When you start something new, it's really tempting, really easy to make grandiose plans. (New Year's Resolutions, anyone)? You're going to cut out all processed and fast food overnight! Henceforth you will never drink a real Coke or have a Big Mac again (even though you currently average three or four a week). You're going to get up at 4 a.m. every day and run 10K! You're going to stop going out for beers with your co-workers every night ... well, you'll go, but you're only going to drink diet soda!
And most of us know how well THAT turns out. We manage our stringent new curriculum for a short time, and then it gets to be a drag. There's a special occasion, or a night out when you're tired, or a morning when it's rainy and you have a big presentation, so it becomes easy to let your resolutions slide, just this once. Somehow, just this once turns into rationalizations and more slips and before you know it, you've completely abandoned your shiny new regime. You feel worse than before, because now you feel guilty, and are probably indulging in all kinds of negative self-talk about your lack of willpower.
Why set yourself up for this kind of failure? Have we learned nothing from the fable of the Tortoise and the Hare? Slow and steady wins the race. Have we learned nothing from the Winter Warlock in Santa Claus is Coming to Town? Put one foot in front of the other ... Perserverence, not perfection, is the goal.
This article from Paleo nutritionist Diana Rogers illustrates the point beautifully; and although she's specifically talking about making the changes to a Paleo lifestyle it really applies to any lifestyle and diet changes you want to make. It's much more effective to make them in increments, and to be true to the philosophy you are ostensibly embracing, rather than simply trying to replace your old, bad habits with "healthier" versions. This isn't reality TV! Nobody expects you to be an instant expert, or instantly successful! You can take your time, make mistakes, start over as often as it takes.
I would add to Rogers' words of wisdom ---perhaps unpopularly, but I am absolutely convicted of this idea --- that it is also important to take the time to discover, step by step what you can and will do on a longterm basis, even if it means you're only embracing your new philosophy 75 or 80%. That may change over time. You may find yourself willing and able to do more. It may be what you crave.
I feel I am finally emerging, after a period of some months, from my slide back down the mountain path that is my lifelong journey to best health and fitness. I finally feel capable again of a firm and steady commitment to working out (a lot!) and to challenging myself more physically. And as I've gotten stronger again in that capacity, I also have come to feel that I can begin to pay stricter attention to diet. But I am easing back in to both. Exercise came first; it's less of a mental hurdle.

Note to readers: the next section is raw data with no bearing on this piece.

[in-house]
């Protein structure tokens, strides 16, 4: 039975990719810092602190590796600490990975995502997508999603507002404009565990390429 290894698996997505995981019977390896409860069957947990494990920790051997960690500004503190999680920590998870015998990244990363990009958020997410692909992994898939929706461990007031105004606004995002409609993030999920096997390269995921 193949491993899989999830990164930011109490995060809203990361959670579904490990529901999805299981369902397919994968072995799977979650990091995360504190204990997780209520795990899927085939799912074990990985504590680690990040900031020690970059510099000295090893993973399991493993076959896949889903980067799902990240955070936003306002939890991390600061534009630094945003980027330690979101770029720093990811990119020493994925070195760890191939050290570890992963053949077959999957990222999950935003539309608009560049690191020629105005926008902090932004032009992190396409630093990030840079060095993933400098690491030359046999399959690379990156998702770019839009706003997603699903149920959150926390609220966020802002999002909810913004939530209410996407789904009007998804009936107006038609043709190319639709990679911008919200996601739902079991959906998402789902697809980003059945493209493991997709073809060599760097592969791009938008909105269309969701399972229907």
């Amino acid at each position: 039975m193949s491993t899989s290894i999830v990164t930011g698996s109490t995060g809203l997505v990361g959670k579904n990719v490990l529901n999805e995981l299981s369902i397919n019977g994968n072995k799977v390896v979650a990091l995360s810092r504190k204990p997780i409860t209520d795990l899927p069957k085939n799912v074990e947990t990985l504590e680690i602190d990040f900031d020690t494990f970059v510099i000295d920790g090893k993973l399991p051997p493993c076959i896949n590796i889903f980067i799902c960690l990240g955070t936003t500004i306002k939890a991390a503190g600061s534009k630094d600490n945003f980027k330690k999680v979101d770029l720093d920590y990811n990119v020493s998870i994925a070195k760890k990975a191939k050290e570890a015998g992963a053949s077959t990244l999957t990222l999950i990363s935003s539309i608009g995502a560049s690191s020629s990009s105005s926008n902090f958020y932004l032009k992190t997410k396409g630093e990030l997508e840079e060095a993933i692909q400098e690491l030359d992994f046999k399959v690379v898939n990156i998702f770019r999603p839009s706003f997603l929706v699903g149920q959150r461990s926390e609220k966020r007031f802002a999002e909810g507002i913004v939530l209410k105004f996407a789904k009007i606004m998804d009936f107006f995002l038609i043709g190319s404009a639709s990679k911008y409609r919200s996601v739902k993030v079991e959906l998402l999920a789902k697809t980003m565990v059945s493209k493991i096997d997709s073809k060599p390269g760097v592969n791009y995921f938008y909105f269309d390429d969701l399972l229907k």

Back in 2007, when I first decided to make major changes to my lifestyle, I knew this effort had to be different than any that had come before, and that it was crucial to do it MY way. After all, I'd had all the expert advice in the world. It wasn't that I didn't know how to eat properly or work out. Something else was lacking. There is no program in the world that you can stick to slavishly exactly come scritto, as we say in opera --- as written; at least not forever. It's important that you individualize it and make it work for you, and don't apologize for doing so.
Do, however, be honest with yourself. Let's face it, you are not going to lose 100 pounds if you say to yourself, "I can live with exercising for thirty minutes three times a week, and having a salad for lunch every day along with my can of Coke and bag of Cheetos." Certainly, you will see some improvement, but you're probably not going to become a cover model for Fitness Magazine. Be honest about what you are doing for exercise, how much effort you are actually putting in, and how much good it's doing you. A thirty minute walk per day is not going to "pay" for half a pint of ice cream and fried chicken for dinner. Be honest about what you are eating, and how much. The simple act of teaching yourself to weigh and measure food, to understand portion sizes and nutrition, and to make sure you ARE aware of how much and what quality of food you're putting into your body, will help you make better choices. Maybe not every time, but more of the time, if you are serious about improving your health.
But take your time. That's okay. When you feel good, when you feel secure in your new habits, when you maybe start to feel that you need something more, harder, different, that's the time to kick it up a notch.
And that's the place, at long last, that I find myself coming back to on my own fitness journey. Yeah, I've been here before. I may well end up here again. Not going to worry about it. Today, in TRX class, I did those damn planks. I held them the whole time. The lady next to me, who does Crossfit, was having just as hard a time as I was, and she weighs less and is in better condition. Today, after a hard hour of kickboxing, I joined my TRX classmates in 50 jumping jacks at the start of class. I was TIRED. I was drenched in sweat from the first class, and we had an hour to go. I got to #30 and thought I was going to have to stop, but I remembered a poster I'd seen the night before. It read:
I DON'T STOP WHEN I'M TIRED. I STOP WHEN I'M DONE.
Today, finally, I was in the right mental place to push a little. I kept repeating that to myself throughout class. And I did all 50 jumping jacks. And then I went and did those hateful, hateful planks. Three weeks ago, it wouldn't have happened. But I showed up, I did the work, and even when I hated it, I started to like it.
I need a nap now, but I figure today, I earned it.